11 Management Prior to field activities ,remove flashboards
During growing season, manage water table to provide capillary water to root zone During fallow season, raise water table (within 6” of the surface) ~10 days prior to tillage, harvest, etc – remove flashboards to drain the field. When removing flash boards, do it gradually to avoid instantaneous high velocity in the tile line. During the growing season, manage the water level to provide capillary water to the root zone (corn: 18”-24” deep). Monitor to avoid prolonged root zone saturation. During fallow season, raise flashboards to within 6” of control elevation (the low spot in the impacted area of the structure). Raise flashboards prior to and during manure application events, to counter the effects of preferential flow paths (soil macropores). Drainage Water Management Illinois

12 Example Management Strategy
Here’s an example schedule for managing the water table in a crop field. The actual dates would vary depending on what crop is being grown and what the weather is like that year. Drainage Water Management Illinois

13 Types of Tile Drain Systems
Patterned drainage Designed to uniformly drain the land Random drainage Mostly in low spots With subsurface drainage systems, all of the action is underground. It’s pretty tough to show pictures of this. Just imagine what might be under the ground surface in this field – what must be taking place in order to make it possible to grow crops. For drainage water management, we’re trying to affect as much of the field as possible. So, the distribution of the drainage tile in the field has a big effect on whether DWM is feasible. Realistically, the drainage tile can only affect the portion of the field within a certain distance from the tile (depending on drain depth and soil type). Random drainage will only affect a small part of the field. DWM is only recommended on fields that have patterned drainage systems. Drainage Water Management Illinois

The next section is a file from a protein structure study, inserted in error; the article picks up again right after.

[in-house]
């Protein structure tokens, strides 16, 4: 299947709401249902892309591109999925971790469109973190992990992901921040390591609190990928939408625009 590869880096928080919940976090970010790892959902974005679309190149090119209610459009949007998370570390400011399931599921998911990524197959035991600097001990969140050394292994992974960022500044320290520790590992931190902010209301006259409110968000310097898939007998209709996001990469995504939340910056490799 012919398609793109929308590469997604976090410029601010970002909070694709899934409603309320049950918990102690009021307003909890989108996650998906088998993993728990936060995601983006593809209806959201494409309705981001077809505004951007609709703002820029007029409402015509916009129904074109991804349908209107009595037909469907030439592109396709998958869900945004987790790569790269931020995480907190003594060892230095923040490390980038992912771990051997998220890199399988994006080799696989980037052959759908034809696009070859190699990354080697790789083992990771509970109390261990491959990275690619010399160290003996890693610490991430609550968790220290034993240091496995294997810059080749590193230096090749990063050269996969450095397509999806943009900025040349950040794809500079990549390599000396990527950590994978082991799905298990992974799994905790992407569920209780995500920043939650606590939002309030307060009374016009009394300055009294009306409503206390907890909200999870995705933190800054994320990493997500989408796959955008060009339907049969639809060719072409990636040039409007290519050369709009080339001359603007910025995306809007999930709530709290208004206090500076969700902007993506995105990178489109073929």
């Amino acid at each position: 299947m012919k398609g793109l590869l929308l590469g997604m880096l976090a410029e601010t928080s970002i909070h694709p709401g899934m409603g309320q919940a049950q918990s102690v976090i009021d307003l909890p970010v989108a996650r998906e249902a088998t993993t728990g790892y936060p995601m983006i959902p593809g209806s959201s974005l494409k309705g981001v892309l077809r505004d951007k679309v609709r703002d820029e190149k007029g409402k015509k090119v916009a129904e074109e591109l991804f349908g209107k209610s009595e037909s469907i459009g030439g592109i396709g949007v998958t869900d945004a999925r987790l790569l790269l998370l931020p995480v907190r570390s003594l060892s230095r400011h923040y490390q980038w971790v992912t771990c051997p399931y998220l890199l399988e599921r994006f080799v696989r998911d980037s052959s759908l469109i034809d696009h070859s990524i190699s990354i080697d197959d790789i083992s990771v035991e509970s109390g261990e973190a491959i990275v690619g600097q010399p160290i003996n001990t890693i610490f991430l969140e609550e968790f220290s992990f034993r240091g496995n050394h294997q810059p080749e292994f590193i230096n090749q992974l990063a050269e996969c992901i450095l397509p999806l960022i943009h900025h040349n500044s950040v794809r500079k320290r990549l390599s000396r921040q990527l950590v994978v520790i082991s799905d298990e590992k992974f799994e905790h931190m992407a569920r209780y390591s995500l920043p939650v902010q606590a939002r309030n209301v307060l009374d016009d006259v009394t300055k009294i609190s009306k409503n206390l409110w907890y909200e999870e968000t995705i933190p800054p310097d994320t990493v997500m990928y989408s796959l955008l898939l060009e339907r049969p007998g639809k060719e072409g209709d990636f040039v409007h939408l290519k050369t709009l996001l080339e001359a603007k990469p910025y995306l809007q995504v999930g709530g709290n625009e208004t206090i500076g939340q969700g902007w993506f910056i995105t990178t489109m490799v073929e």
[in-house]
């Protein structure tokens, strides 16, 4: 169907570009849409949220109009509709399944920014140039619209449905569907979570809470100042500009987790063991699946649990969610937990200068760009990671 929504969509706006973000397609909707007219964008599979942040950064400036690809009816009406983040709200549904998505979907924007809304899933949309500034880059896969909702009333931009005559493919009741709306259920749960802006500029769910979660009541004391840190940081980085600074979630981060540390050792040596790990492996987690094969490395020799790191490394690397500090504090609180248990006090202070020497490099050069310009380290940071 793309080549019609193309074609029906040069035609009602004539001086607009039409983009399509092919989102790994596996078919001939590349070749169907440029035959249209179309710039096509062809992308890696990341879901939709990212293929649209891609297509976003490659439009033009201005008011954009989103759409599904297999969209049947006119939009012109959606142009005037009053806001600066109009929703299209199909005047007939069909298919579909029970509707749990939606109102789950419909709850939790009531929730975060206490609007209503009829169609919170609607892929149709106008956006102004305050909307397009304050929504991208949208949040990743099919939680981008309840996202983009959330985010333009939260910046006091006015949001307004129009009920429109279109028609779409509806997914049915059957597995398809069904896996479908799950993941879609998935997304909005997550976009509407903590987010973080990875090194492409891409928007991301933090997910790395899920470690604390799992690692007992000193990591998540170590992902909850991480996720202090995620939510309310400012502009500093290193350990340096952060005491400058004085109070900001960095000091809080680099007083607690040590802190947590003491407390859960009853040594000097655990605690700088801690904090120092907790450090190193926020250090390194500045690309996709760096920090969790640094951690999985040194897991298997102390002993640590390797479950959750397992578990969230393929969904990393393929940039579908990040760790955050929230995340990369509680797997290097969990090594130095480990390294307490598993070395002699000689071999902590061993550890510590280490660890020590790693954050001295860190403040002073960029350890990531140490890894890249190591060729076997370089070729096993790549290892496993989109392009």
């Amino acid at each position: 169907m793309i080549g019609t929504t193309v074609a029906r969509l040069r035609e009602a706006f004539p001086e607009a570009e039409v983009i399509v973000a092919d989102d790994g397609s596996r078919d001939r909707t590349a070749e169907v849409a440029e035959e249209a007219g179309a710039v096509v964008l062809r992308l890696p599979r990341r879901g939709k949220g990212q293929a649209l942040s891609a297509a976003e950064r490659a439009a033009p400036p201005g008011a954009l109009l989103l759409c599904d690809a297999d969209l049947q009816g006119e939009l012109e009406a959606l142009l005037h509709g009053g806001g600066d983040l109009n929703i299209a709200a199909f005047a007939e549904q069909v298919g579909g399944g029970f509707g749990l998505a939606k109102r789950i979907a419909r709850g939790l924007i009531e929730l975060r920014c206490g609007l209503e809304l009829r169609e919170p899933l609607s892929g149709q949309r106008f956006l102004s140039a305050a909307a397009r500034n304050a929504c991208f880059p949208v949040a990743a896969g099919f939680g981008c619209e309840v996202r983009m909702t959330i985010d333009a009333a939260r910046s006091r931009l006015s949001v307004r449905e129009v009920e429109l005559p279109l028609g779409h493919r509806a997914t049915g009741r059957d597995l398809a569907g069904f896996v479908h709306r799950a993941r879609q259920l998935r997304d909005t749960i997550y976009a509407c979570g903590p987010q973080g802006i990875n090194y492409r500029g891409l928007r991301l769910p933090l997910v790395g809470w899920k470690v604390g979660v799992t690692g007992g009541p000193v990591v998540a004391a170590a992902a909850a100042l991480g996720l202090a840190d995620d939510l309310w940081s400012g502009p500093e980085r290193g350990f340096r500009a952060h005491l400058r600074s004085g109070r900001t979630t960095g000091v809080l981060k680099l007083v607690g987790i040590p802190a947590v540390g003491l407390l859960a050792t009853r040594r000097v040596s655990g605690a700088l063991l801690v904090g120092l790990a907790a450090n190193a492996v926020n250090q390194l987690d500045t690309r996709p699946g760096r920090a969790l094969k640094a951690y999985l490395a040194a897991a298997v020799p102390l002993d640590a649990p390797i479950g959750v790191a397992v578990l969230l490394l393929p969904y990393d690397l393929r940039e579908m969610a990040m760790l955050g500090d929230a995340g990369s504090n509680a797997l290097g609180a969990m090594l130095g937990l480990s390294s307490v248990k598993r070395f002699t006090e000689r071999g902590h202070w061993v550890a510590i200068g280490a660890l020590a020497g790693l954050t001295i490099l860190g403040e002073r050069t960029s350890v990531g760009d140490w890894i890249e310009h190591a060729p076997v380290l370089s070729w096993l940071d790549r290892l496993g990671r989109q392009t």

14 Drainage Management (Parallel System and Flat Topography)
laterals laterals Here is a sketch of a very simple field with a patterned tile drain system. This field is a very good candidate for DWM, because it is very flat. A single water control structure placed at the point where the main line leaves the field will control the water table on the entire field. This is the ideal type of field for DWM. main main Water level control structure Drainage Water Management Illinois

15 Topographic Map with Tile Map Overlay
In order to determine where to put the water control structures and what part(s) of the field are feasible for DWM, we need maps. Specifically, we need topographic, soils, and tile maps, all on the same scale so they can be overlaid. Here is an example of how a tile map system might look with the topographic lines displayed. Notice how tile systems can get complicated in a hurry. This one is pretty simple, with just two main lines exiting the property, and all of the patterned tile is on the same landowner. It’s not always that easy. Look, though, at the topographic map contours. Each of these represents 6 inches of elevation difference. As you can see, there is a fairly good size hill in the left part of the field as we’re looking at the map. Controlling water table on this part of the field will be tough. Remember the 2 foot “zone of influence” we talked about earlier? This hill is more than 2 feet high. If we want to control the water table on the hill, we’d have to install a control structure on each of the laterals. That could be very expensive, not to mention a problem farming around the structures. We just wouldn’t do it.

16 DWM Feasibility and Limitations